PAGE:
It is available as 0.2-mg tablets and is used 0.2 mg 3 to 4 times/day in the puerperium for 2 to 7 days. (Puerperium is the time period following childbirth when the mother's uterus shrinks and the other functional and anatomic changes of pregnancy are resolved.) Methylergonovine's onset of action is within 5 to 10 minutes with a bioavailability of 60%. The IM dose is 0.2 mg after delivery in the anterior shoulder, after delivery of the placenta, or during the puerperium; the dose may be repeated as required at intervals of 2 to 4 hours. The onset of the IM dose is 2 to 5 minutes, with a bioavailability of 78%. This drug should not be given by IV administration routinely, and it must be refrigerated when stored.4

Ergot alkaloids are contraindicated with potent inhibitors of CYP450 3A4 (includes protease inhibitors, azole antifungals, and some macrolide antibiotics); with hypertension; with toxemia; and in pregnancy.

Caution: Prolonged constriction of the uterine vessels and/or increased myometrial tone may lead to reduced placental blood flow. This has contributed to fetal growth retardation in animals.  Methylergonovine is intended for use after delivery of the infant, and it enters breast milk. This drug should be used with extreme caution in patients with hypertension or preeclampsia, especially if ephedrine (a vasoconstrictive agent) is already given.5

The combination product oxytocin and ergometrine (Syntometrine) is not used in the U.S.

Misoprostol (Cytotec)

This drug is a synthetic prostaglandin E1 analogue available as 100- and 200-mcg tablets. Misoprostol increases uterine tone and decreases postpartum bleeding. It is used in four different cases, as follows. The first application is not a labor and delivery unit concern.

Prevention of NSAID-induced ulcers: Oral: 200 mcg 4 times/day with food; if not tolerated, may decrease dose to 100 mcg 4 times/day with food. Last dose of the day should be taken at bedtime.

Postpartum hemorrhage: Prevention or treatment of serious PPH in the presence of uterine atony.

Medical termination of pregnancy: Oral: Use as an adjunct to mifepristone for medical termination of an intrauterine pregnancy. For this purpose, misoprostol 400 mcg is administered orally on Day 3 (2 days after mifepristone administration) unless abortion has occurred and has been confirmed by clinical examination or ultrasonographic scan.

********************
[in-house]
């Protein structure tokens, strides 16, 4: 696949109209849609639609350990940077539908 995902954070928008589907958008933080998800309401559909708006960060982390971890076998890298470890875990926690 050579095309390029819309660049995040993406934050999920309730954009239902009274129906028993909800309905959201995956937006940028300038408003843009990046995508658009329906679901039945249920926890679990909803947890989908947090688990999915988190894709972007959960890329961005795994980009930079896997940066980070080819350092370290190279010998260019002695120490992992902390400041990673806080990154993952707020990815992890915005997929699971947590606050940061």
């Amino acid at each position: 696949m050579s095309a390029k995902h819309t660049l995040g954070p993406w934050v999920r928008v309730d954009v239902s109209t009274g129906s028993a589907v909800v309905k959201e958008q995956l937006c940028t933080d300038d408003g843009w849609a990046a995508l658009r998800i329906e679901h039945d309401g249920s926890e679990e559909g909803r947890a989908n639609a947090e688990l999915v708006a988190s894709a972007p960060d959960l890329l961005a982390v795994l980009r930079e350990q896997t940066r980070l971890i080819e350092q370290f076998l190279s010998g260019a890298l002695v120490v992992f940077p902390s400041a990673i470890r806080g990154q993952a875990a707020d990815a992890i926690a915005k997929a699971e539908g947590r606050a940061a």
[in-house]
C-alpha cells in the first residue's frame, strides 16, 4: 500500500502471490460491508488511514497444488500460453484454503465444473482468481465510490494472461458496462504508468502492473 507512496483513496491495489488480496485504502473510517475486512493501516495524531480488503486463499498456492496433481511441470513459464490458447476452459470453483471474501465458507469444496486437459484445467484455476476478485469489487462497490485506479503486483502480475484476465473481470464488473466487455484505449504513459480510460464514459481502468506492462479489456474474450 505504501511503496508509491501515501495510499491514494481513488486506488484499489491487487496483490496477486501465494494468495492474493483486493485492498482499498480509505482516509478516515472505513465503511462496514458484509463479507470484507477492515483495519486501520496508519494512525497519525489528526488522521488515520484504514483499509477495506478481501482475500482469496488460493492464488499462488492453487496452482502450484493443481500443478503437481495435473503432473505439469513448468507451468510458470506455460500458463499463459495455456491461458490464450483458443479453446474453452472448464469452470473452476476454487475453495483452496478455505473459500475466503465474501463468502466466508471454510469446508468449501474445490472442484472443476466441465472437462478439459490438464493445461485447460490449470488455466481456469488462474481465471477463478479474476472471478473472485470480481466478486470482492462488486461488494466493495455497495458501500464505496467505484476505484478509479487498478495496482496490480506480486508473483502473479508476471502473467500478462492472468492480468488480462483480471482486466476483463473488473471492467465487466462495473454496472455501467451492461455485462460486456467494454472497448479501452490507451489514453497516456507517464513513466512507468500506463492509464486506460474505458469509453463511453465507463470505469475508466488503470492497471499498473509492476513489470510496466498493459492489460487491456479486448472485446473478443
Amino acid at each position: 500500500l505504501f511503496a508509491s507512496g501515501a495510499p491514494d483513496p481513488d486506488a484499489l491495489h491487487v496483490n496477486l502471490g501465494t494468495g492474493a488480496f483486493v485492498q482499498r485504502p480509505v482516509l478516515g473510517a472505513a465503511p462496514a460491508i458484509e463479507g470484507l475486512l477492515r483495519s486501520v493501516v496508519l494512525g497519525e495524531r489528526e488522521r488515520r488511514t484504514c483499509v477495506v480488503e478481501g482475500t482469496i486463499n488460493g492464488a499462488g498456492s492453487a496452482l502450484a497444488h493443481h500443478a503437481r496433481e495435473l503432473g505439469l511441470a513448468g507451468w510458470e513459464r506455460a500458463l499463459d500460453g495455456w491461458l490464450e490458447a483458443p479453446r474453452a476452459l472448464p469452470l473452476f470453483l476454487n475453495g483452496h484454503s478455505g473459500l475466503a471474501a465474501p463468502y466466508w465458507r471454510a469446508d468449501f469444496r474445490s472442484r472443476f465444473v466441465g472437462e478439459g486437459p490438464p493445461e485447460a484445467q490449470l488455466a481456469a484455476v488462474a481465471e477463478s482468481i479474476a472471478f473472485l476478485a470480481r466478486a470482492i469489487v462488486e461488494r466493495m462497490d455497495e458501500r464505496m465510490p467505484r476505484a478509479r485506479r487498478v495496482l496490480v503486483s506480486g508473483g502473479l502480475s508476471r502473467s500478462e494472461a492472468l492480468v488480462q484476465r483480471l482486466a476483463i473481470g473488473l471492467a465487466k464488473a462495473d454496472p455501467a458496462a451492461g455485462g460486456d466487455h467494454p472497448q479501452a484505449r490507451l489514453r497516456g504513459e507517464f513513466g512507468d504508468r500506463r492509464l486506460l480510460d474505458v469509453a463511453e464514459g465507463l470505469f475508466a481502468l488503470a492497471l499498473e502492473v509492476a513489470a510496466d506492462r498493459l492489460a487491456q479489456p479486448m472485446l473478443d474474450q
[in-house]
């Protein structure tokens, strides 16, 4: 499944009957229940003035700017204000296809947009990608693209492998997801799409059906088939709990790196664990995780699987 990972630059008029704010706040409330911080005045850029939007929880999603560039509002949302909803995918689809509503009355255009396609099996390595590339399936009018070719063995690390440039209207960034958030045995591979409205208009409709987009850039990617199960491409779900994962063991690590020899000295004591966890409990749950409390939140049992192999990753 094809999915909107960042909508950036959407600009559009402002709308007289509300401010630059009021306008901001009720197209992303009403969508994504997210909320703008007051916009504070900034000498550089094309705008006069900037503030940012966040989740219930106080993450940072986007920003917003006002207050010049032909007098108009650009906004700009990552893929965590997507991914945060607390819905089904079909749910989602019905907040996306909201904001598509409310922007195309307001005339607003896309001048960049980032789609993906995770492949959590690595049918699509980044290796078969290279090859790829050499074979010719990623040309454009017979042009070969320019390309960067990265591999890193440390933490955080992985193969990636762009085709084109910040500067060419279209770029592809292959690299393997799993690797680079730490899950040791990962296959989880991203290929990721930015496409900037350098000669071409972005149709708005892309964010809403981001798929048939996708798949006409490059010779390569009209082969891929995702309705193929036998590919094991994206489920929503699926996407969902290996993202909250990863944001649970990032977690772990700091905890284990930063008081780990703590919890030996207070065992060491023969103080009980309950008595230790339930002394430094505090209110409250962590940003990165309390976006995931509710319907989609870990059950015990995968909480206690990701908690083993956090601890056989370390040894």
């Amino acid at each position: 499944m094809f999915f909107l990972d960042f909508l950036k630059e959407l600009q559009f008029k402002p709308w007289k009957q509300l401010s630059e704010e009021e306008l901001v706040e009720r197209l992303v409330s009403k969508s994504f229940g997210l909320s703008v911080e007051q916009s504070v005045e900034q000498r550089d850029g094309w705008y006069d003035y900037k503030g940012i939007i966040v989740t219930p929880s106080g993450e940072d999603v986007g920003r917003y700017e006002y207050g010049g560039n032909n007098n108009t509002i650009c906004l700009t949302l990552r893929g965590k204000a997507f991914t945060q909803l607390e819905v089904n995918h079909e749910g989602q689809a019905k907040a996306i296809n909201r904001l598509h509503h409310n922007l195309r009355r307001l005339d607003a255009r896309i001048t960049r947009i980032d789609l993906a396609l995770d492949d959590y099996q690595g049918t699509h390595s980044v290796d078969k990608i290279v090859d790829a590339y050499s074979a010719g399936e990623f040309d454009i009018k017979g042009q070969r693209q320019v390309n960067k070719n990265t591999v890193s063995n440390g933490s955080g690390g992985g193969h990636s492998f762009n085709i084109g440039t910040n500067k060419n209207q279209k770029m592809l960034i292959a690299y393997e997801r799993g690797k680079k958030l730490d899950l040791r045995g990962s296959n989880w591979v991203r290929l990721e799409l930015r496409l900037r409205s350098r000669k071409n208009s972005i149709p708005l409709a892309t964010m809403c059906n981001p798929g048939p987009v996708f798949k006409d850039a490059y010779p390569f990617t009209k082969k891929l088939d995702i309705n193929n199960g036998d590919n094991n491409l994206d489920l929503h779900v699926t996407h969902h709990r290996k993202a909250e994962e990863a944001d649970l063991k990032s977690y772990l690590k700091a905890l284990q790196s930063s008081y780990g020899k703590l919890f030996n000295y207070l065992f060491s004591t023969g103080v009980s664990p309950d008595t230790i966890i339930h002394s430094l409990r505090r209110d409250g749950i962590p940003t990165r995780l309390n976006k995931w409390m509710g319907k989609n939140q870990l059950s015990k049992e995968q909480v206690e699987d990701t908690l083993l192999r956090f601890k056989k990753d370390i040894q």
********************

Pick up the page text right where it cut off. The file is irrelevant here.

Labor induction or cervical ripening (unlabeled uses): Intravaginal: 25 mcg (1/4 of 100-mcg tablet); may repeat at intervals no more frequent than every 3 to 6 hours. Should not use in patients with previous cesarean delivery or prior major uterine surgery.4    

Misoprostol is a water-soluble drug and is quickly absorbed after sublingual, oral, vaginal, and rectal use. The most common method of administering misoprostol for PPH is rectally. The dose usually ranges from 800 to 1,000 mcg. After rectal administration, plasma levels are maintained for longer than sublingual administration. When used orally, the drug undergoes a series of chemical reactions, converting it to a prostaglandin F analogue, very similar to Hemabate (carboprost). Therefore, if Hemabate has failed, the use of misoprostol would be irrational. This drug does not exacerbate bronchospasm in patients with asthma, which is an advantage over Hemabate. One major advantage of this drug is that it is not heat sensitive and can be stored on labor and delivery hospital units.6 Some reported side effects include diarrhea, shivering, pyrexia, and headaches.

Carboprost (Hemabate)

Prostaglandins enhance uterine contractility and cause vasoconstriction. The prostaglandin most commonly used is 15-methyl prostaglandin F 2a (Hemabate). Carboprost is used for three different indications.

Refractory postpartum uterine bleeding: IM dosing, initial: 250 mcg; if needed, may repeat at 15- to 90-minute intervals; maximum total dose, 2 mg (8 doses). 

Abortion: IM dosing: 250 mcg, then 250 mcg at 1.5- to 3.5-hour intervals, depending on uterine response; a 500-mcg dose may be given if uterine response is not adequate after several 250-mcg doses; do not exceed 12 mg total dose or continuous administration for >2 days.6

Hemorrhagic cystitis (unlabeled/investigational use): Bladder irrigation: 50 mL (0.1-1.0 mg/dL as solution) instilled into bladder 4 times/day for 1 hour.